Justin Schafer, a senior graphic designer with Mutual of Omaha, first discovered his fascination with Mid-Century Modern design while studying in college. “[MCM] transformed how we perceived objects and furniture in our homes…The idea that things could be functional, beautiful, and have a streamlined aesthetic is something I gravitated toward. [MCM furniture] was the first to blur the line between something that is purely functional and a piece of art.”
Inspired by his dad (“Growing up, my father was always building something from scratch or fixing something…”) and the works of husband-wife Modern designers Ray and Charles Eames and others, Schafer looked for ways he could express his “right-brain creative side” through furniture design. “I love to look online at Modern furniture stores, but everything in those stores is priced higher…That’s a big reason I finally decided to stop hunting and just build [things] myself.”
Looking to DIY blogs and magazines for ideas, Schafer came up with a design for a MCM-inspired coffee table. “I sketched numerous ideas, gradually refining them until I had a solid plan with measurements.” Almost all of the necessary supplies were purchased at a local hardware store, he said. One-quarter-inch birch plywood, layered four planks thick and edges mitered, produced the tabletop base. Raw steel pipe, bent in a classically MCM ‘hairpin’ shape and purchased on eBay for $45, was used for the table legs. A wire brush was used to ‘clean’ the steel pipe. Then L-shaped brackets secured the legs to the tabletop. Lastly, Schafer spray-painted the steel legs black, adding several coats of clear enamel for durability, and glued a cherry veneer over the top of the birch. Wood stain gave the tabletop a rich, dark brown hue. In total, the cost of the project was “minimal, about $100,” Schafer said. “If you tried to buy a similar table in a store, it would probably have cost $200-300.”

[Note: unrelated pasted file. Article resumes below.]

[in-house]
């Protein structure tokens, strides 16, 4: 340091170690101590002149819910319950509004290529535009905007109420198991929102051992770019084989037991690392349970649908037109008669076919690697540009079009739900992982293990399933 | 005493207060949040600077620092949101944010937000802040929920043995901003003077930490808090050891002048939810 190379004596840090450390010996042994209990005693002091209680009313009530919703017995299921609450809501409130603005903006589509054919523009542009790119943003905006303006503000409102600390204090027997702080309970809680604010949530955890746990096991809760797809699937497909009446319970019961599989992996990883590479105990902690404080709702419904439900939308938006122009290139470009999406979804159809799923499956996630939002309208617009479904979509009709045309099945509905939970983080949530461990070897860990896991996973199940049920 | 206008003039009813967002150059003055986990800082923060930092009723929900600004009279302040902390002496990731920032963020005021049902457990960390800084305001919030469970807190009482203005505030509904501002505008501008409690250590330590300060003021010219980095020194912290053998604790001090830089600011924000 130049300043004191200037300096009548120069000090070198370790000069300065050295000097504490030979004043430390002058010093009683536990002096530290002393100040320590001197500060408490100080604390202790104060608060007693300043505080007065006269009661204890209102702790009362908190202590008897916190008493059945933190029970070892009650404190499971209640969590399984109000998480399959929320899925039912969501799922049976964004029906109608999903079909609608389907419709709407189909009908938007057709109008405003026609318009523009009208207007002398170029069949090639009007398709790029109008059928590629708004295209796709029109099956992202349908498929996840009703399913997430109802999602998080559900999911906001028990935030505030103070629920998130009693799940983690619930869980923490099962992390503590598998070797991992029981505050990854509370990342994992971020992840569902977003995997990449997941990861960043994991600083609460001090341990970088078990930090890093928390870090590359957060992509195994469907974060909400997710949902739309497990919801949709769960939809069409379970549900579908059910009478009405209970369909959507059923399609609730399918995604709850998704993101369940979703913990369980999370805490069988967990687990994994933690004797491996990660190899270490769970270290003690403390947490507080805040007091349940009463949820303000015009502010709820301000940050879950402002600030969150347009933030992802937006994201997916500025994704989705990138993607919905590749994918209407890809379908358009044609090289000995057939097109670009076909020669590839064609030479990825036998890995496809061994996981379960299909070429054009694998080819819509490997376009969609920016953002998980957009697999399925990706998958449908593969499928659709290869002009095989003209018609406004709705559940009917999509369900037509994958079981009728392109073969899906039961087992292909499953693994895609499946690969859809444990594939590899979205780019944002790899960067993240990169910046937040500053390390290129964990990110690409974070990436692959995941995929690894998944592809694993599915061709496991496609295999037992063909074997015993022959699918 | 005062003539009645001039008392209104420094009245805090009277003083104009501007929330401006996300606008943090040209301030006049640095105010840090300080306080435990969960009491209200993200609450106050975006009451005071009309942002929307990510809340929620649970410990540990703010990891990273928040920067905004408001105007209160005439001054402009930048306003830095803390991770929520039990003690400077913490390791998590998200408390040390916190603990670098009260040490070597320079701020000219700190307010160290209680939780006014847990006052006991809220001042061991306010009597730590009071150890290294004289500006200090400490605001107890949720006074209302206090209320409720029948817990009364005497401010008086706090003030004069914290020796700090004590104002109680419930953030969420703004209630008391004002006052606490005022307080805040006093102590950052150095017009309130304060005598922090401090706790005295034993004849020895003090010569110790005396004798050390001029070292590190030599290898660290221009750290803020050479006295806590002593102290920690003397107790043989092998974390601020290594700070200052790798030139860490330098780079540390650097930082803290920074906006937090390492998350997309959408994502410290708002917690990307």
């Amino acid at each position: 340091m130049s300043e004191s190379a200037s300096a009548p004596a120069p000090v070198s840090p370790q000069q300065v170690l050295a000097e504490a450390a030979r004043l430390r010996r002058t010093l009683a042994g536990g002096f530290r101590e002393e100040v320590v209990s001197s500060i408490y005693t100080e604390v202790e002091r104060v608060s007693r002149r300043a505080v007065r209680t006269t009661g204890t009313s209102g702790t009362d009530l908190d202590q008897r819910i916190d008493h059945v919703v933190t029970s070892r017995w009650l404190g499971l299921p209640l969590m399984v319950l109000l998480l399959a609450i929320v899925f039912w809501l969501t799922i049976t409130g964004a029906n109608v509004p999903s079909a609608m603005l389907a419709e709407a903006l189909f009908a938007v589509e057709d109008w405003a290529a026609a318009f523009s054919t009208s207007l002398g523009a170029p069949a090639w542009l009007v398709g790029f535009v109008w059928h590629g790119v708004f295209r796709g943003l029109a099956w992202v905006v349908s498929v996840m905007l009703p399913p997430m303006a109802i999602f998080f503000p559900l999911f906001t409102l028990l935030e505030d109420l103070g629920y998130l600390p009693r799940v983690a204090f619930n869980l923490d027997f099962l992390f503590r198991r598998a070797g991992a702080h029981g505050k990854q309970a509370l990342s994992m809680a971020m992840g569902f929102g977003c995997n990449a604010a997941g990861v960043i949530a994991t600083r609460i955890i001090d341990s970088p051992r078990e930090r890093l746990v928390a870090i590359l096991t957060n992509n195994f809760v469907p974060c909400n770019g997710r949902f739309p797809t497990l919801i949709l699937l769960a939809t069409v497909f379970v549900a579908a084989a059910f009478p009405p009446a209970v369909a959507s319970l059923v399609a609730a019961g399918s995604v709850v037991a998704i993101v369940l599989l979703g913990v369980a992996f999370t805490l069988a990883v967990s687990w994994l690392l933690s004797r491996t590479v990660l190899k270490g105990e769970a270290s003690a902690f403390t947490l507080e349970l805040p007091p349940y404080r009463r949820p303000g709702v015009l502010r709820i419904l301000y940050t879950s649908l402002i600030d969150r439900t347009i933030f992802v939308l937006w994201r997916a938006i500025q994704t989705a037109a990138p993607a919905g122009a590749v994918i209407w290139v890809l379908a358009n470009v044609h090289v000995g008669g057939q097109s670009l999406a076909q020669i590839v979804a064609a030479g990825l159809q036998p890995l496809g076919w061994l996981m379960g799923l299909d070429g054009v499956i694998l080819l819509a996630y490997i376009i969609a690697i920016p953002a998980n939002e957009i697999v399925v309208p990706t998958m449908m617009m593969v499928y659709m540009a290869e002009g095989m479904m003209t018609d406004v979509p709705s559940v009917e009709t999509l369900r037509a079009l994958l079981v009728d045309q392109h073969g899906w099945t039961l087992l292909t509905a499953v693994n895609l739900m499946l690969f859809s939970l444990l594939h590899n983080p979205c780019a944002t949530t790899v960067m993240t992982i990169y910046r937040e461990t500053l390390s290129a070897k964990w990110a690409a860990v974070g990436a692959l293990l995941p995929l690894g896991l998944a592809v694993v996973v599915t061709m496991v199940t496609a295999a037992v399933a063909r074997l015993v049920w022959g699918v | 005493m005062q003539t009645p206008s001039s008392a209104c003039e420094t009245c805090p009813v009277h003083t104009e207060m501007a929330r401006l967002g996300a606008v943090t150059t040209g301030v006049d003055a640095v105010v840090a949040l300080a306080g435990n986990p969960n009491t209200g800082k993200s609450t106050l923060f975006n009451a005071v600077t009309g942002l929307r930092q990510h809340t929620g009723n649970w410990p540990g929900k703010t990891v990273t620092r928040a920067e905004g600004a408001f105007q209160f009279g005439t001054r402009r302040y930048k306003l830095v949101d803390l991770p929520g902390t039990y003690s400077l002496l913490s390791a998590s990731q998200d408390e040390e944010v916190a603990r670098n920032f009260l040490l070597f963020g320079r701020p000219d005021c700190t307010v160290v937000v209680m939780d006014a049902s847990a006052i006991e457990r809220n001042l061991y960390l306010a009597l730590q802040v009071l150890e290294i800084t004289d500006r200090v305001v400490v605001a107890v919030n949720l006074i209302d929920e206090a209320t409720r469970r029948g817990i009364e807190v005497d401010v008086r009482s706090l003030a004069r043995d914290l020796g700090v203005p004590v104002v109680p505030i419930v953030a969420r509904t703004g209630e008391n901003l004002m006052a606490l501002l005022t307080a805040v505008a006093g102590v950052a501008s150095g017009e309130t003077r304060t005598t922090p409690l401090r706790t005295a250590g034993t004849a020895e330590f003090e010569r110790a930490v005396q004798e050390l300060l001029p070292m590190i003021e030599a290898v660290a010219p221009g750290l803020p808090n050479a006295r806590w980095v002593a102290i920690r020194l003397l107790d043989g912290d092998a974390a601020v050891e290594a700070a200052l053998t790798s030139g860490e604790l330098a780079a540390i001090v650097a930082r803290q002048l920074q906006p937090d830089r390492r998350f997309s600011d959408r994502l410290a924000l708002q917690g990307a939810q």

Schafer said the most difficult aspect of the project was getting the 45-degree plywood cuts to line up perfectly on each corner of the tabletop. “That’s always a bit tricky, especially if your saw settings are a few degrees off. I’ve learned, however, that it’s best to slow down and take your time.”
Today, the table sits in Schafer’s Midtown apartment, which he shares with his wife, Libby. He loves it when friends visit and, impressed with the table, ask him where he got it. “It’s nice to be able to say I built it from scratch,” he shares. “There’s a satisfaction and pride that comes with saying that.” That pride has spurred him onto other projects, including a similarly built desk and a padded headboard, framed with solid walnut planks.